However, with predatory publishing there appears to be very little oversight or peer review before papers are accepted and made accessible online, as demonstrated recently by Science writer John Bohannon’s 2013 exploration (again, note that this study itself drew criticism for its experimental design). It’s a heady and tempting offer for many researchers racing to get results online and advance careers, especially for those from developing countries.
So why does it matter?
In addition to giving OA a really bad name, predatory publishing circulates poor science and poor scientists out into public view without discerning oversight. The practice also preys on vulnerable researchers who can ill afford the fees to publish in questionable journals while potentially providing fraudulent scientists with a quick and easy route to build recognition and reputation.
As you can see, the cost to scientific veracity and credibility could be significant.
And this is why OA publishing is tackling the problem head on. Although there is Beall’s blacklists of possible predatory publishers to consult, some organizations take a different approach by compiling white lists of OA publishers, vetting each application for inclusion and regularly reviewing standards. The Directory of Open Access Journals (DOAJ) indexes 10,655 journals from 135 countries worldwide, with a total of 2,106,093 articles on board. Moreover, the DOAJ takes note of “stings” such as Bohannon’s 2013 OA exposé, and is in the process of recertifying member publications.
Another, the Open Access Scholarly Publishers Association, which formed in 2008 to promote best practices in the newly emerging world of OA, gives researchers a toolkit called “Think. Check. Submit” to help them decide whether or not to submit to a publication.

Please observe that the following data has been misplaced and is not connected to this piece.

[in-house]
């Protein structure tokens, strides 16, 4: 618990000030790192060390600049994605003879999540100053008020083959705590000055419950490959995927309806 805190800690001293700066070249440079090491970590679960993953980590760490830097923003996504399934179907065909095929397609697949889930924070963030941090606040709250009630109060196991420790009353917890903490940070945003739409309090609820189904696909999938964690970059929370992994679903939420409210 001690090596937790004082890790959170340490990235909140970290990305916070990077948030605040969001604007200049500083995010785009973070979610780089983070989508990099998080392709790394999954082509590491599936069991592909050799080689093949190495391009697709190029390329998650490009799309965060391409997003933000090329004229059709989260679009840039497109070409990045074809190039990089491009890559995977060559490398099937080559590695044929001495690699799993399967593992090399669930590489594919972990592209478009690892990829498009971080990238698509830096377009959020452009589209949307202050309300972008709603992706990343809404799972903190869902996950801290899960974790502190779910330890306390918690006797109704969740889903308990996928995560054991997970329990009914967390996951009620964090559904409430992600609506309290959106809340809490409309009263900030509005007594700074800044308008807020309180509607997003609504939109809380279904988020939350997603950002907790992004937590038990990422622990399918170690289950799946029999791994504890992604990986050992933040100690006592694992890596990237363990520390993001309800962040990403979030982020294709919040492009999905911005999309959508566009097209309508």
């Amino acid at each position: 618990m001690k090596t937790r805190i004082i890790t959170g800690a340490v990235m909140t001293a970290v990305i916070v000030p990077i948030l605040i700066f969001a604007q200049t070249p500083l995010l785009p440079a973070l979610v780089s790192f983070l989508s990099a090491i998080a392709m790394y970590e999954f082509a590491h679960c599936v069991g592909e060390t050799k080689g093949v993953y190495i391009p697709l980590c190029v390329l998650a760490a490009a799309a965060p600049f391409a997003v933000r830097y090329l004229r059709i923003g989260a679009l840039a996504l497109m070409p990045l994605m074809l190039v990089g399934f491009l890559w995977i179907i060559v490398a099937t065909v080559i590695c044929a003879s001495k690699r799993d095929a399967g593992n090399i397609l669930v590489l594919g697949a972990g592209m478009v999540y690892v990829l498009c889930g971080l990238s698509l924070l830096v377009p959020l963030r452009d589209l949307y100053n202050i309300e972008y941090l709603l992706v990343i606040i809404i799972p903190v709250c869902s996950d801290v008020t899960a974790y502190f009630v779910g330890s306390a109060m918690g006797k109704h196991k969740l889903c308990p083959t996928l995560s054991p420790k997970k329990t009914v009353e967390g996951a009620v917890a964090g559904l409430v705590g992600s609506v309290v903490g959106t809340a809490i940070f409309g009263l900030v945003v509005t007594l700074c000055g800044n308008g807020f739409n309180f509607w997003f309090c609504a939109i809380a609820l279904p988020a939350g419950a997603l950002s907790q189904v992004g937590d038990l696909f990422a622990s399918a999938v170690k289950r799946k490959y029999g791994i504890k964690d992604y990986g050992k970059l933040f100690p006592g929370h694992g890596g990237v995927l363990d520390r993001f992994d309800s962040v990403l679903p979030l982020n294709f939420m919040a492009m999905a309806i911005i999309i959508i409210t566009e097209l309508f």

Researchers may also be able to rely on advice from their institution, such as this advice from the University of Manchester in the United Kingdom, before submitting a research paper. Another source of help are national bodies such as Canadian Science Publishing, which has a handy guide for researchers on its site.
Although shoddy science isn’t the exclusive preserve of OA publishing—a quick scan through Retraction Watch will show that the traditional scholarly publishing world has its own problems with weeding out poor science (Andrew Wakefield, anybody?) and tackling peer review issues—there are steps that academics need to take. With problems in communicating science to a lay audience and maintaining trust, researchers and publishers have a duty to ensure that what reaches their eyes is reputable, valid and honest.
And how about the armchair scientist or science writer?
Well, that includes me. Even though I am not creating science these days, I do write about it and review primary research papers. I also read and then share what I see on my personal social media. As a science communicator, should I also be aware of predatory publishing?
Although it is yet another point to consider when I’m choosing papers to review and will definitely slow down my pitching while I scan through the white lists for confirmation, it should increase the value of what I communicate. It’s a small step, but by choosing to ignore questionable publications, science communicators can avoid promoting them or giving them any sense of credibility.